Now, I’d like to take a moment and zoom in from the universal, to talk about something personal: I will never forget the feeling of walking out for my first performance as a member of the Westminster Choir, or the sensation of singing the Lutkin Benediction to conclude our home performance in Bristol. Throughout my time as an undergrad (go Dukes!), I continually looked up to this ensemble as a point of inspiration for what was possible, in terms of both sound and artistic impact. To now say that I have performed with this ensemble, in the company of such excellent musicians, who are also among the best of people – it’s difficult to describe. Thank you to the members of the Westminster Choir, and thank you to those who have come before and set the precedent. You fill my heart with joy.

Well, in the time since that first weekend in November, I mentioned that there were a number of performances. Included was the Symphonic Choir’s first run-out with the Philadelphia Orchestra since the strike, which cut the Mozart run a bit short. We had wonderful experiences performing Ravel’s more abstract Daphnis et Chloé with an otherworldly orchestra, under a truly fantastic conductor, Maestro Yannick Nézet-Séguin. Considering the recent tumultuous times in our country, this work and our music making provided a wonderful reminder of our, musicians and audience members alike, shared humanity.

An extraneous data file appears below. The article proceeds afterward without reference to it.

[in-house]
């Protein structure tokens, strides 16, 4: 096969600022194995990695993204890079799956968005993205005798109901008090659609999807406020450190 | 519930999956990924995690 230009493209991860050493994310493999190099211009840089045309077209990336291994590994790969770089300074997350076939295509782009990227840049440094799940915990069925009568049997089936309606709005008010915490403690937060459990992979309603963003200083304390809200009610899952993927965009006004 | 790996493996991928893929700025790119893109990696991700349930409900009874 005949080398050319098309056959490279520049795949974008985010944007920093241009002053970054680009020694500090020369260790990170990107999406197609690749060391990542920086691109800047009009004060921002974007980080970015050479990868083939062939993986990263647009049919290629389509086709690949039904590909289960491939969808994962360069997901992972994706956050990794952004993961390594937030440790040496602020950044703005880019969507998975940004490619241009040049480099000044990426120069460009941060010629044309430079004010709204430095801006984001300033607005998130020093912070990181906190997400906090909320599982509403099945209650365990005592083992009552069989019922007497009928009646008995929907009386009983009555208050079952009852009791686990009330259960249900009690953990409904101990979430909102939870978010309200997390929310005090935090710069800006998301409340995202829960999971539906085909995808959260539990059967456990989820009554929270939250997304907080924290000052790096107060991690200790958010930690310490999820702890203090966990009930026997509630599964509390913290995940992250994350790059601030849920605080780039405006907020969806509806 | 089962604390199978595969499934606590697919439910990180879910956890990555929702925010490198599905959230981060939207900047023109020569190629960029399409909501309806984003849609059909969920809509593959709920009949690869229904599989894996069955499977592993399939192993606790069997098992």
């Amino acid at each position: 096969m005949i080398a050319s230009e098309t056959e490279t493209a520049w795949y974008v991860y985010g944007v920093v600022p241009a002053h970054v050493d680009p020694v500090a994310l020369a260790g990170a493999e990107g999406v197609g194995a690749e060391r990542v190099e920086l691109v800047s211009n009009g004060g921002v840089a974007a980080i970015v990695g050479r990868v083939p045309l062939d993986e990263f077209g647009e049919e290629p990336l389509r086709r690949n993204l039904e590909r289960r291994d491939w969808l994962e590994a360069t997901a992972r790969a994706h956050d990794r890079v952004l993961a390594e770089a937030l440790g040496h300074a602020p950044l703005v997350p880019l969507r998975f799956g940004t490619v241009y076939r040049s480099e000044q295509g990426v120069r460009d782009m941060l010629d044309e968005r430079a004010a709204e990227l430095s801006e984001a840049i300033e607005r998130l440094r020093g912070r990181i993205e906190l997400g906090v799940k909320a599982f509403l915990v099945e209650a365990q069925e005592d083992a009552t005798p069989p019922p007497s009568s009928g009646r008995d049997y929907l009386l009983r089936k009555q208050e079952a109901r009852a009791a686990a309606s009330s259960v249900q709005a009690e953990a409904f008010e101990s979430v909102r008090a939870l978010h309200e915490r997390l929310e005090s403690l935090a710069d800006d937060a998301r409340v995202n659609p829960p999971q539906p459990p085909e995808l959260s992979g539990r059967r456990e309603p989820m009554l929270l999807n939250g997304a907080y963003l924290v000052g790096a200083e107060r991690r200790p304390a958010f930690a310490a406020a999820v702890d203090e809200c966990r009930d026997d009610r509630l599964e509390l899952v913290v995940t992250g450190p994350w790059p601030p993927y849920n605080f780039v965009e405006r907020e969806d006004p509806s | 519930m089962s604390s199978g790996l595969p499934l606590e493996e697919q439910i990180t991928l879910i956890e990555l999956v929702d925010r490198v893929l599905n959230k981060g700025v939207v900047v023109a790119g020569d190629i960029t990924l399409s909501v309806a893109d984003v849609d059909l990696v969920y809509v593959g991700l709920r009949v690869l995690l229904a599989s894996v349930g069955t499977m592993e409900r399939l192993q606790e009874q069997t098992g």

Currently, the Westminster Choir is taking a bit of break form our tour program and is busy working on some Christmas music for our annual benefit concert at the Racquet and Tennis Club in NYC. As arguably the world’s biggest fan of Christmas, it’s possible that I’m getting a little TOO into the music during rehearsals, but hey, it only comes around once a year. There was even more excitement last week as we received our travel itinerary for our trip to Spain and the World Symposium on Choral Music next summer! Needless to say, we all cannot wait for that opportunity.

Something strange now — in three weeks the semester will be over, and we’ll be looking forward to a nice break, followed by our winter tour across the Southeast. The time has already flown by. As we return from Thanksgiving break and dig in for the most intense time of the semester, it’s important to remember things that are bigger than academics. I’ll close again with two Today I will… statements, one by junior music education major, Cecelia Snow, and another by first year conducting major, Sinhaeng Lee:

“Today, I will forget about yesterday, and let go of what I want tomorrow to be.”
– Cecelia

“Today I will be grateful for all the people around me and for all the experiences at Westminster as I look back at my first four months in America.”
– Sinhaeng


About Westminster Choir

Westminster Choir is composed of students at Westminster Choir College of Rider University, a center for music study in Princeton, N.J.
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One Response to November

  1. Thank you for the post. It is a welcomed part of my day every time your send it. Especially “resonant” (yucky pun- apologies), was your comment on the architecture. I have been considering the idea that where there is a physical space, architectural or otherwise, there is also intimately connected, an acoustic space, as well as a kinetic space. As an artist, I am aware of certain proportions and what they do to our senses, so it is very interesting and gratifying that I would read it here, from Westminster.
    Blessings of the season to you and all at Westminster. Sing On!